When I grew citrus trees, I needed a greenhouse. It was where the freshly grafted cuttings were rooted. (Citrus are grafted and rooted simultaneously, literally by grafting the scions to the unrooted understock, and ‘sticking’ the combination as a cutting into rooting media.) The greenhouse contained humidity to prevent desiccation, and warmth to stimulate root development.

From there, freshly rooted citrus trees were canned and moved out of the greenhouse and into a partly sheltered location to harden off. Once well rooted, they graduated from #1 cans to #5 cans, and were moved out to the field where they were completely exposed to the weather. All those acres of citrus tree production used only a few hundred square feet of greenhouse space.

Most of us are not rooting freshly grafted citrus cuttings, or many other cuttings that can not be rooted out in the real weather. Really, in this particularly mild climate, not many of us have any practical use for a greenhouse. It is just something that we believe a well outfitted garden should include, even if we need to procure a few rare and needfully tropical plants to prove it.

Contrary to what anyone says, plants in greenhouses need more work than those of comparable substance outside. They need to be watered even during rainy weather. They need the vents opened during warm weather. Most pathogens proliferate much more aggressively inside a greenhouse than outside. Greenhouses can create almost as much extra work as they eliminate.

The saran house in the picture above works nicely for a few plants that want a bit of shelter. Some plants are recovering from removal from landscapes, and will eventually get planted back into other landscapes. We grew a few of these plants from cuttings. They all get a bit of shelter from hot direct sunlight in summer, and frost in winter. We grow many more plants outside.

Shade trees, even the nearby deciduous box elders, could provide as much shelter as the saran house provides. Nothing fancy is necessary. Plants that need any more shelter than what they could get here or under a shade tree are useless in our landscapes. After all, our landscapes, by nature, are all outside. The plants that go into them must therefore be able to survive outside.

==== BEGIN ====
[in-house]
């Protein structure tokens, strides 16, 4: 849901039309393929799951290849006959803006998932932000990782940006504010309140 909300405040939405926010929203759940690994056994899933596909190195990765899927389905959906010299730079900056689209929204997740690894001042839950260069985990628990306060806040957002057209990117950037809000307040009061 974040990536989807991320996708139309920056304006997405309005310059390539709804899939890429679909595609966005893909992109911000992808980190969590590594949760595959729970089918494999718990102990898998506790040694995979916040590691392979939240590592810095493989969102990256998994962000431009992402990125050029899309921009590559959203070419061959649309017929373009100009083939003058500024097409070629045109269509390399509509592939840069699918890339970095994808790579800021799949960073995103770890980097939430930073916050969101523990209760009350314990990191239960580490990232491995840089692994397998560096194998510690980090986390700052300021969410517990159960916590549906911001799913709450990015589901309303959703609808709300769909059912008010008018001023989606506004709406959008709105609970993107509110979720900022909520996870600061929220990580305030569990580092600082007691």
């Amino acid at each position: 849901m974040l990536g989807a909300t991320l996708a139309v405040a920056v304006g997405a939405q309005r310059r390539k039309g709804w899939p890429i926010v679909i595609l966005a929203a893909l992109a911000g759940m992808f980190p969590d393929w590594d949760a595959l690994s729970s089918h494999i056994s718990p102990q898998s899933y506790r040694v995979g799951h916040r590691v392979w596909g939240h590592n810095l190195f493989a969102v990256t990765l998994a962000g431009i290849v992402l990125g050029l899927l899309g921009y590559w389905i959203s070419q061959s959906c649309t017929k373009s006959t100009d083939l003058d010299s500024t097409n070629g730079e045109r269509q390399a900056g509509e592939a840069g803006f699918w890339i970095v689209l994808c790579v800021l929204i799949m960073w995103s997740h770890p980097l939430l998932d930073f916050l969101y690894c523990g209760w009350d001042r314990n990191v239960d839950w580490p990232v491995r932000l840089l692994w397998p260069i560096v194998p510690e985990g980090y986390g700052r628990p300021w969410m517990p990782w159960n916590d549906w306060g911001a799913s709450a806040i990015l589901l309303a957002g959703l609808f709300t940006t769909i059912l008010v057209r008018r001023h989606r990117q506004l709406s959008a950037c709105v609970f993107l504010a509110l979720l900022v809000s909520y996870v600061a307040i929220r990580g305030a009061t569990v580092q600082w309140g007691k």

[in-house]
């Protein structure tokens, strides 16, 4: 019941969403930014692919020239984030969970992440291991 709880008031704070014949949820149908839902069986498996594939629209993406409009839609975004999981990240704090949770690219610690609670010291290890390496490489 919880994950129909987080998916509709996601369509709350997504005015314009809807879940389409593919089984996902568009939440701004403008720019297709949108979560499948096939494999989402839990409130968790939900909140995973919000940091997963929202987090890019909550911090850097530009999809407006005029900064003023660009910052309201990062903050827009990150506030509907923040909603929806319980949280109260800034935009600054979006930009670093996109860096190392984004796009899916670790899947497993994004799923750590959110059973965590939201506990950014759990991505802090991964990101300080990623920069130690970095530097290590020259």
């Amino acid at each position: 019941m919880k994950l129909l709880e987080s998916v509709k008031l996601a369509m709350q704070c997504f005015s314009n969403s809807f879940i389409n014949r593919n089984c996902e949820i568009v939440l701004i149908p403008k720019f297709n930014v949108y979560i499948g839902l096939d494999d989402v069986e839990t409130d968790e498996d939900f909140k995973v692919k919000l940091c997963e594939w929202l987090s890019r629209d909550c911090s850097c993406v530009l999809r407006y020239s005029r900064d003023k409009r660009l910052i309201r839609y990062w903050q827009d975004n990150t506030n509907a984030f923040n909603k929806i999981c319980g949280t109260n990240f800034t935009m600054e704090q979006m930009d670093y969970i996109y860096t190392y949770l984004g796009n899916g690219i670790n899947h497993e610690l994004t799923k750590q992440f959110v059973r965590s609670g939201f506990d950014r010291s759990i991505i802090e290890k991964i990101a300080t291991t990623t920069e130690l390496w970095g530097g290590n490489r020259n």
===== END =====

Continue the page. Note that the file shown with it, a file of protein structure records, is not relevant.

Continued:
Horridculture – Sign Up

P91016Perhaps the signs should be down instead. They are obscured by the crape myrtles where they are now. They would be more visible if they were either higher or lower, but not in line with all these trees. The trees were planted only a few years ago, but have done very well. Lodgepoles need to be removed. The specimen to the left is recovering well from earlier disfigurement.

Selection of trees for parking lots is not easy. Such trees must disperse complaisant roots that are not likely to displace pavement or curbs. They should should be reasonably high branched and conducive to pruning for clearance above parked cars, and where necessary, for delivery trucks. Excessive floral or foliar mess would be a problem. So would fruit that attracts wildlife.

Unfortunately, not many trees conform to all limitations. Those with the most complaisant roots do not get big enough to be pruned up high enough for adequate clearance, or even provide significant shade over the often hot black pavement below. Since shade is the primary function of such trees, an abundance of diminutive trees often compensate for fewer substantial trees.

This presents another range of problems. The smaller trees can be pruned for minimal clearance above pedestrians and parked cars, but not delivery trucks. What is worse is that they can not be pruned above lighting and shop signs either. Pruning them lower than the signs instead would only work if the signs were to be viewed horizontally, from the same height as the signs.

Nonetheless, that is what is most commonly done. This is the result. All those flashy and expensive signs on the buildings in the distance are mostly obscured from this vantage. Fortunately, the honey locusts closer to the signs can be pruned up higher for adequate clearance.

Horridculture – Halloween